This book was more than just a teen love triangle. In fact, that aspect of the book was fairly tame, as it seemed obvious to me who Cassia was going to end up with. Rather, this is a book about choices, about who should get to make the choices, and the reasons why we might allow others to make our choices. I liked that even at the same time that Cassia is questioning the way the Society is run, she also acknowledges the ways in which it achieves worthwhile goals such as safety and prosperity for all. So many dystopian societies are portrayed as completely corrupt and evil, leaving the reader to wonder why the citizens would ever participate. Here the author makes it clear that for most people the Society is providing them with exactly what they want, what they need, and what makes them happy. It’s only the outsiders, the people like Cassia, that are beginning to feel the constraints of a world that is slowly sinking.
Daniel expected the kids in his new town to be different from his old friends. What he didn’t expect was that the kids in Noble’s Green can fly, walk through walls, or become invisible. At first Daniel is thrilled to have super friends, even if he can’t help being jealous. But along with super-strength, the kids have a super-secret, and it’s not very pleasant: on a super-kid’s thirteenth birthday their powers disappear completely, along with any memory of ever having been special. It’s up to Daniel, the one without powers of any kind, to figure out how to stop his friends from losing their powers … and possibly their lives!
This was an excellently done super-hero story. If I sometimes found it hard to believe that the parents of a super-kid wouldn’t find out about the child’s power (the super-strong toddler and invisible kindergartner spring most quickly to mind), I was willing to suspend my disbelief.
As in any superhero story there are a lot of action scenes. But more than an action-packed romp, this story is a mystery. Why do the kids lose their powers? Where did the powers come from? Who is the enemy and who is a friend?
The only sour note was the bullies. There are rotten kids in the world, yes. But not every school has to have a truly nasty kid. The bully kids are presented as so horrible, and rather dim, that I find it hard to believe that they are able to keep the secret. Even with the other kids actively working to keep them in check, there is simply too much opportunity to create havoc and dominate those around them. But this was only one minor concern, and one that it seems nearly every book with a school scene suffers from.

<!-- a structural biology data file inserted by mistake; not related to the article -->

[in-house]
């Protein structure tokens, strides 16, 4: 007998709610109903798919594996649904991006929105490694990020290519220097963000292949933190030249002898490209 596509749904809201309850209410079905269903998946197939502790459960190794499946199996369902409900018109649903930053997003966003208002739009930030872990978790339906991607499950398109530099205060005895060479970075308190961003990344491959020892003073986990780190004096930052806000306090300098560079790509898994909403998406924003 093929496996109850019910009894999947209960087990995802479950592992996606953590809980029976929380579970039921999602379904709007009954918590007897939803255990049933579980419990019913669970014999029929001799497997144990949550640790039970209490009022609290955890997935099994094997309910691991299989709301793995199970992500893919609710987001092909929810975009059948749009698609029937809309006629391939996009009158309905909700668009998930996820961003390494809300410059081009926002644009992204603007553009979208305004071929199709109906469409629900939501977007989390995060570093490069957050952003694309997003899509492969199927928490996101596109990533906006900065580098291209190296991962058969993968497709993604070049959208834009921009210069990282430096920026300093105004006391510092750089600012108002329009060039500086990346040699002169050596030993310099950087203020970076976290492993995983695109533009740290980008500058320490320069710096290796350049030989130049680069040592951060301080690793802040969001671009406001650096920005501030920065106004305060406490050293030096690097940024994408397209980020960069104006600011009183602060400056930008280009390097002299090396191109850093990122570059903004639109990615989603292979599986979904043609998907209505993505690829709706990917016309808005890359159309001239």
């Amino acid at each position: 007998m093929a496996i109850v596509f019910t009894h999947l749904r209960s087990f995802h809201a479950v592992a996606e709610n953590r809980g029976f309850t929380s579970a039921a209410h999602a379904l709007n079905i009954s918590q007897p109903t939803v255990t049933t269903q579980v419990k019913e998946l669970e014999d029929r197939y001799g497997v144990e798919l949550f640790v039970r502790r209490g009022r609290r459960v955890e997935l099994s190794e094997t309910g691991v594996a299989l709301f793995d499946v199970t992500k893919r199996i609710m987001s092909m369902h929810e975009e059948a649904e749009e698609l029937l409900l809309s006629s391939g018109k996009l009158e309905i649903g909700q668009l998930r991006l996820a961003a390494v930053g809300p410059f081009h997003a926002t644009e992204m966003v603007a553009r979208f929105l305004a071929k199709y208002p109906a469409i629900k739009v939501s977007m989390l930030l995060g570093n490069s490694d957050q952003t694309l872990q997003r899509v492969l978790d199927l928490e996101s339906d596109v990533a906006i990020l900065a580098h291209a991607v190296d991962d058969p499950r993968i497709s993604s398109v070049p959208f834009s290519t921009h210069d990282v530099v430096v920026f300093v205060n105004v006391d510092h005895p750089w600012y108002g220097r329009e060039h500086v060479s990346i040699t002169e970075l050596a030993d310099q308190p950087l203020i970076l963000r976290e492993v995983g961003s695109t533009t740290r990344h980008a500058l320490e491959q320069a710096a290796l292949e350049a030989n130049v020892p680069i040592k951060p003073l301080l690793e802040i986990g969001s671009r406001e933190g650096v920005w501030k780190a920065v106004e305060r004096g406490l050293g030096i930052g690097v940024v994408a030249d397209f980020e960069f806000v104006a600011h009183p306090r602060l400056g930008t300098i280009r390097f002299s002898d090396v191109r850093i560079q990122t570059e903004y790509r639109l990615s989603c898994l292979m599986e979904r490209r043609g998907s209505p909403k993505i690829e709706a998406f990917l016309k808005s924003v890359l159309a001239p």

Lilly is a fisher, making her living in the drowned marshes of what used to be Great Britain. Her life is hard, but she is content. Then the raiders come. Egged on by the technophiles of Greater Scotland – the only ones that have not rejected technology after the great Cataclysm that destroyed the climate and caused the seas to rise – the raiders are after a jewel. Instead, they steal the Prime Minister’s daughter. When she is in a position to steal the jewel, Lilly sets out with her seacat to bring the jewels to the raiders and ransom the seven-year-old Prime Minister’s daughter.
Of course, nothing is ever that easy. This is a rollicking tale that rarely lets up on the action. Yet at the same time there is some strong character development, at least for some of the characters. The raiders as a whole are not terribly well developed, but the young raider Zeph sees a lot of growth and change over the course of the book.
This will appeal to anyone who enjoys action and adventure, as well as science fiction. Even some historical fiction fans might enjoy it, since although the setting is in the future, it is a future in which there is little or no technology.
Avery tries hard to be dull. He wants his parents to stop having to worry all the time, to stop having to work extra hours at work to pay for the damaged property that seems to follow Avery around in a cloud of delinquency. But the destruction isn’t because Avery’s a bad guy, it’s because he’s still getting used to his own strength. It’s not generally normal to be able to bench press a car, or fly. Avery is many things, but dull is not one of them.
When Avery is approached first by an older woman, Cherchette, with powers who claims she wants to help him, and then by a group of teenagers with powers who claim that Cherchette is creepy and not to be trusted. But life is never that simple, and Avery has to make his own decisions about who to trust and what to do with his superpowers.
This was an entertaining, if slightly predictable, superhero/superpower story. The powers were not terribly surprising. Super strength, flight, ice, genius, even the cat girl; these are mostly standard superhero fare. The power of stickiness was a nice, not overly done touch. But a book does not have to be entirely new and shocking in order to entertain, and this book manages to come through on that front. I am looking forward to the sequel that was heavily foreshadowed at the end.